My Bike - a Reilly Gradient

If you follow my blog you might have noticed that the beautiful black Genesis Croix de Fers have gone. Christine and I have both splashed out big time, upgraded and are now in possession of a pair of Reilly Gradient titanium bikes.

The Croix de Fers were beautiful but for some reason, they weren't that comfortable. No matter what we did, the bikes always felt a bit long. This was a big issue for Christine in particular as her bike gave her back pains. Fitted with Schwalbe Marathon plus tyres, which we use when we're touring, they were also heavy, a problem for us because we have to cart the bikes up and down several flights of stairs to our flat.

Despite these shortcomings we were fond of our bikes. The Croix de Fers have taken us across France twice and it felt disloyal even to think about getting something else. Still the longer we put it off the less use we were going to make of any replacements (we are getting pretty ancient). I then met Mark Reilly, a Brighton based bike designer with 25 years experience and within minutes had placed an order for his latest bike, the Gradient.

Out with the old

If you're only going to have one bike, can afford titanium, then the case for a Gradient is pretty overwhelming. It's a 'go anywhere do anything' bike. So far I've used it mainly for touring but my sort of touring involves canal paths, gravel tracks and abandoned railway lines and the Gradient is the perfect bike. Already it's crossed Spain and Portugal, travelled down the east coast of the UK and in 6 months has clocked up over 4,000kms.
Test run in Shropshire

On the platform at Malvern

More recently, back home in Brighton, I've swapped the wheels for a set with road tyres (I've got more money than sense) and my bike has been transformed from a trusty tourer to a thoroughbred racer. The difference is amazing and to be honest I hadn't really appreciated how much easier cycling gets with lighter tyres - the bike even sounds different.
On a train in Portigal

One of the bikes key features is its ability to accommodate large 40mm plus tyres, the type you would normally associate with mountain bikes. This might not happen but I would like to go back to Spain next year to do the off-road version of the Ruta Vía de la Plata , I'll fit the bike out with a third tyre configuration so I'll then have three bikes in one.
After a good lunch in Portugal

I'm not going to attempt to take you through the bike's technical configuration but if you follow the link to this review, the bike being discussed is essentially the same as mine. This includes the use of Hunt Wheels, a company located at Partridge Green and about 10 miles to the north west of Brighton. Partridge Green is where Dark Star is brewed so as well sourcing the wheels locally, visits there give me an excuse to stop at the pub and drink a pint of my favourite beer.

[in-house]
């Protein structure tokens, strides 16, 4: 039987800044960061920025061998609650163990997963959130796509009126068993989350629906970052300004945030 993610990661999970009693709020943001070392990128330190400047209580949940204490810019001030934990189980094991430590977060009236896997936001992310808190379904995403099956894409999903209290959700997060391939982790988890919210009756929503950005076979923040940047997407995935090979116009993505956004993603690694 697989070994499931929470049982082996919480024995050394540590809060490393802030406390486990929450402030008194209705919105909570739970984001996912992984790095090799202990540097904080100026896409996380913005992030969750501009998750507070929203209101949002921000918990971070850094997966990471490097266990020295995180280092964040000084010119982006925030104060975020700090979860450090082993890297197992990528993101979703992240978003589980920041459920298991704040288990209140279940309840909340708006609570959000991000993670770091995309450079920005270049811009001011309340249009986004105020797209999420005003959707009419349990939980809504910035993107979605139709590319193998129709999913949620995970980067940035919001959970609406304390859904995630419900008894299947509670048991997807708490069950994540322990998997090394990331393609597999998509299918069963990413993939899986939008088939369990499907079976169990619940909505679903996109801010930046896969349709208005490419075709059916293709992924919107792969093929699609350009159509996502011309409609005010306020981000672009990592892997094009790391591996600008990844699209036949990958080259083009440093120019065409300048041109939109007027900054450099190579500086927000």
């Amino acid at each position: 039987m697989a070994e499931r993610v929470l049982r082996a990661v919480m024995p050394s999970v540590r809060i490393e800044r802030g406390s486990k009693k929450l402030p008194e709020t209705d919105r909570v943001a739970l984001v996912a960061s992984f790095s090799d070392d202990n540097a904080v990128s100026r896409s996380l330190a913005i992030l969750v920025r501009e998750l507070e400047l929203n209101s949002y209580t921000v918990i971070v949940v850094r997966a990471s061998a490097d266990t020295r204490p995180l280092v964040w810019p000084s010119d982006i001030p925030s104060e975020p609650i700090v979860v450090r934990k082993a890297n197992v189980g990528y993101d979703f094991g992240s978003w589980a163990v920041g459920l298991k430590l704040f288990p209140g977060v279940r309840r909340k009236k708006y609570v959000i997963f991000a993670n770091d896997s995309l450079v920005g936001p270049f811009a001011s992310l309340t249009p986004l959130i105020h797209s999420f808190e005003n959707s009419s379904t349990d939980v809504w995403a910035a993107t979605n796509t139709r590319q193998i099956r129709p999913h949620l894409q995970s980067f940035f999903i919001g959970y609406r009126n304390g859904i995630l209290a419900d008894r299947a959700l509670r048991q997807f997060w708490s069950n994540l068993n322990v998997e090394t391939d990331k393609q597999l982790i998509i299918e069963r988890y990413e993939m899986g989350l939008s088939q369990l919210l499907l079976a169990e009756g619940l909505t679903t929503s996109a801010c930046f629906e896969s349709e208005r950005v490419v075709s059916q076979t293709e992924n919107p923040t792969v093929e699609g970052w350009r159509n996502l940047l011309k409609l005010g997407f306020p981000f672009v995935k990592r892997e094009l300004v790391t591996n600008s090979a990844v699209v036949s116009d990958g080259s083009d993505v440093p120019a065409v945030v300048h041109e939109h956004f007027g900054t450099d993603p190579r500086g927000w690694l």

On top of the Cantabrian Mountains

Christine has essentially got the same bike as me although we've got a different group set (she has Shimano Ultegra and I have Sram Force 1) and she wanted a paint job. Mine is classic titanium, and will never lose its looks, while hers is bright orange and will age gracefully. Needless to say, Christine is very pleased with her bike, carries it up the stairs effortlessly into our flat and never complains about her back.

I have to say, having the man who designed and put the bike together just down the road is a big advantage. My wife, in particular, is a very demanding customer and demands instant attention whenever she hears a squeak. Nothing has been too much trouble as far as Mark Reilly is concerned and he's been a really nice man to buy a bike from.
On a bus in Spain

The other thing that went with Croix de Fers was the Ortlieb pannier bags. We have always travelled light, had made do with just one bag and resented the weight associated with these bags. We've switched to a saddle bag bikepacking system with the bags made by Apidura. They work a treat, everything is so light and streamlined and with the new bikes a lot easier.

So call me fickle but the Croix de Fer has gone and despite its looks, is not missed - I have a new love in my life.


  1. John thanks for that interesting post.
    I realise my joints are worsening and I may have to use a bike more for further adventures so your pointers are of great value to me.
    Will folow up your reviews.

  2. Hi John
    I am looking at buying a bike for touring and am wondering if you think that the Gradient would be good for this, particularly if the aim was to be offroad as much as possible on gravel tracks, paths etc. Not serious mtb tracks however. Would the bike work well and take loaded front and or rear panniers do you think?
    Many thanks

    1. Hi Jay

      All I can say is it's been great for me. I've travelled off-road on gravel tracks on 20 day trips and know someone who made it all the way to India on a similar setup. We don't camp and travel very light so can't vouch for panniers but can't see why they would be a problem.

      I only have one bike but I'm using my Gradient as a road bike, touring bike and a mountain bike. I've recently been blasting around the South Downs off-road and the bike has been excellent.

      You should try and contact Mike Reilly, have a chat with him, and find out a bit more about panniers. He is very helpful.

      Best wishes


  3. I easily managed the trans-Cambrian way on 40mm tyres, dual panniers and a bar bag, full bike packing. Normally a mtb route, the bike was far more capable than me and coped with everything the route threw at it: some pretty big rock gardens, rough gravel, fire roads and tarmac. It's an awesome bike